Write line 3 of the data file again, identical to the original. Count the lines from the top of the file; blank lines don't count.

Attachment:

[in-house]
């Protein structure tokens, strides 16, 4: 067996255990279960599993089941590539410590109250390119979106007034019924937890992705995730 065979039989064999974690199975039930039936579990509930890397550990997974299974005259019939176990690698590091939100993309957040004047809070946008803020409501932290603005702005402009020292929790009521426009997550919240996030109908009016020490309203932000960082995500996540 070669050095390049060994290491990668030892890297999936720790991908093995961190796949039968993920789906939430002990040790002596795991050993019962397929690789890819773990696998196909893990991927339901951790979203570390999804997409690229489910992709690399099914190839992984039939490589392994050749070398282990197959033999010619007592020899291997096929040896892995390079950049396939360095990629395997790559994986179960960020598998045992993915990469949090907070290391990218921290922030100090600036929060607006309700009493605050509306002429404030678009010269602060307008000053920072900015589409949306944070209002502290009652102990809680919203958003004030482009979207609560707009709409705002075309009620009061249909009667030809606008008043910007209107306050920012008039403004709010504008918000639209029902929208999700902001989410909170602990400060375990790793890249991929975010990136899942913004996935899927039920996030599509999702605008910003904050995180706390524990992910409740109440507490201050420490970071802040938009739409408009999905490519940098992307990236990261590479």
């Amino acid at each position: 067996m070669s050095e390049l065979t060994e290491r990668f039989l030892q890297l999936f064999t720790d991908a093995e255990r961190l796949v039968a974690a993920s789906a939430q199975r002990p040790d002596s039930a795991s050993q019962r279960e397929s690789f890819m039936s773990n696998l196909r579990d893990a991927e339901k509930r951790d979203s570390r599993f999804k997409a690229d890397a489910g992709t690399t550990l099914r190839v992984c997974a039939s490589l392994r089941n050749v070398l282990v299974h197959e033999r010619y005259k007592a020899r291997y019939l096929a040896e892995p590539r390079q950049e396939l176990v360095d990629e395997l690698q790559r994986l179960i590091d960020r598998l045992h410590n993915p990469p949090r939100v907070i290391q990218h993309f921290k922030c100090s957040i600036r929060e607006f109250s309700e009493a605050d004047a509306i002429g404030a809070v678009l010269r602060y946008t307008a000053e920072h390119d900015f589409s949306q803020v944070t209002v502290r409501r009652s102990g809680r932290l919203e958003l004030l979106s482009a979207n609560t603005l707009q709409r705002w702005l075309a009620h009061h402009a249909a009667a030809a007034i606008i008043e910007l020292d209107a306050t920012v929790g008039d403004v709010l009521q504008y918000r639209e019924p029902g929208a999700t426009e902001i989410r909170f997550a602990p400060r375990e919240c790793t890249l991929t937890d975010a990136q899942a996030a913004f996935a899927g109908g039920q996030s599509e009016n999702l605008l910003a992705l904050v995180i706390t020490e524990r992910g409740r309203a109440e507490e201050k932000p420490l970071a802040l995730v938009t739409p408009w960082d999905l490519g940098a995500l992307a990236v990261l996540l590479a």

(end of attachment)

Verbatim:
């Amino acid at each position: 067996m070669s050095e390049l065979t060994e290491r990668f039989l030892q890297l999936f064999t720790d991908a093995e255990r961190l796949v039968a974690a993920s789906a939430q199975r002990p040790d002596s039930a795991s050993q019962r279960e397929s690789f890819m039936s773990n696998l196909r579990d893990a991927e339901k509930r951790d979203s570390r599993f999804k997409a690229d890397a489910g992709t690399t550990l099914r190839v992984c997974a039939s490589l392994r089941n050749v070398l282990v299974h197959e033999r010619y005259k007592a020899r291997y019939l096929a040896e892995p590539r390079q950049e396939l176990v360095d990629e395997l690698q790559r994986l179960i590091d960020r598998l045992h410590n993915p990469p949090r939100v907070i290391q990218h993309f921290k922030c100090s957040i600036r929060e607006f109250s309700e009493a605050d004047a509306i002429g404030a809070v678009l010269r602060y946008t307008a000053e920072h390119d900015f589409s949306q803020v944070t209002v502290r409501r009652s102990g809680r932290l919203e958003l004030l979106s482009a979207n609560t603005l707009q709409r705002w702005l075309a009620h009061h402009a249909a009667a030809a007034i606008i008043e910007l020292d209107a306050t920012v929790g008039d403004v709010l009521q504008y918000r639209e019924p029902g929208a999700t426009e902001i989410r909170f997550a602990p400060r375990e919240c790793t890249l991929t937890d975010a990136q899942a996030a913004f996935a899927g109908g039920q996030s599509e009016n999702l605008l910003a992705l904050v995180i706390t020490e524990r992910g409740r309203a109440e507490e201050k932000p420490l970071a802040l995730v938009t739409p408009w960082d999905l490519g940098a995500l992307a990236v990261l996540l590479a």